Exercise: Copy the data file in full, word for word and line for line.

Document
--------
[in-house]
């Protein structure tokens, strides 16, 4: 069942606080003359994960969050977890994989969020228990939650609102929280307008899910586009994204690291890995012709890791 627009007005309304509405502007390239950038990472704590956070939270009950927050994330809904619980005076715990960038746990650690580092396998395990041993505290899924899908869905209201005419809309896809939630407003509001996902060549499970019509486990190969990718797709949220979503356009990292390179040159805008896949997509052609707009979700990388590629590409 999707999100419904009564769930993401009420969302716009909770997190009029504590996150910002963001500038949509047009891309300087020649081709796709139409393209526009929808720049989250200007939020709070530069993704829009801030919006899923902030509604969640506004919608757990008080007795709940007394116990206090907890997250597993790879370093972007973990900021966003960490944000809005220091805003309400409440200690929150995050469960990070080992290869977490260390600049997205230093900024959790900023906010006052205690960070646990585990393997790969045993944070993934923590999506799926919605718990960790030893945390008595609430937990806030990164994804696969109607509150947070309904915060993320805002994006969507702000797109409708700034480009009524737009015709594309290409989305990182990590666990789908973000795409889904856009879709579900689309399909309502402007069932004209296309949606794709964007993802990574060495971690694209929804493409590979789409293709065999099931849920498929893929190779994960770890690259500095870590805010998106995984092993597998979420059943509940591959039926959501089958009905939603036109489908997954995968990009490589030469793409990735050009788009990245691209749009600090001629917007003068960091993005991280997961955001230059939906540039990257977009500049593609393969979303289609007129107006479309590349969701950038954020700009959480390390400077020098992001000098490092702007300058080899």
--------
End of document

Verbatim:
[in-house]
């Protein structure tokens, strides 16, 4: 069942606080003359994960969050977890994989969020228990939650609102929280307008899910586009994204690291890995012709890791 627009007005309304509405502007390239950038990472704590956070939270009950927050994330809904619980005076715990960038746990650690580092396998395990041993505290899924899908869905209201005419809309896809939630407003509001996902060549499970019509486990190969990718797709949220979503356009990292390179040159805008896949997509052609707009979700990388590629590409 999707999100419904009564769930993401009420969302716009909770997190009029504590996150910002963001500038949509047009891309300087020649081709796709139409393209526009929808720049989250200007939020709070530069993704829009801030919006899923902030509604969640506004919608757990008080007795709940007394116990206090907890997250597993790879370093972007973990900021966003960490944000809005220091805003309400409440200690929150995050469960990070080992290869977490260390600049997205230093900024959790900023906010006052205690960070646990585990393997790969045993944070993934923590999506799926919605718990960790030893945390008595609430937990806030990164994804696969109607509150947070309904915060993320805002994006969507702000797109409708700034480009009524737009015709594309290409989305990182990590666990789908973000795409889904856009879709579900689309399909309502402007069932004209296309949606794709964007993802990574060495971690694209929804493409590979789409293709065999099931849920498929893929190779994960770890690259500095870590805010998106995984092993597998979420059943509940591959039926959501089958009905939603036109489908997954995968990009490589030469793409990735050009788009990245691209749009600090001629917007003068960091993005991280997961955001230059939906540039990257977009500049593609393969979303289609007129107006479309590349969701950038954020700009959480390390400077020098992001000098490092702007300058080899």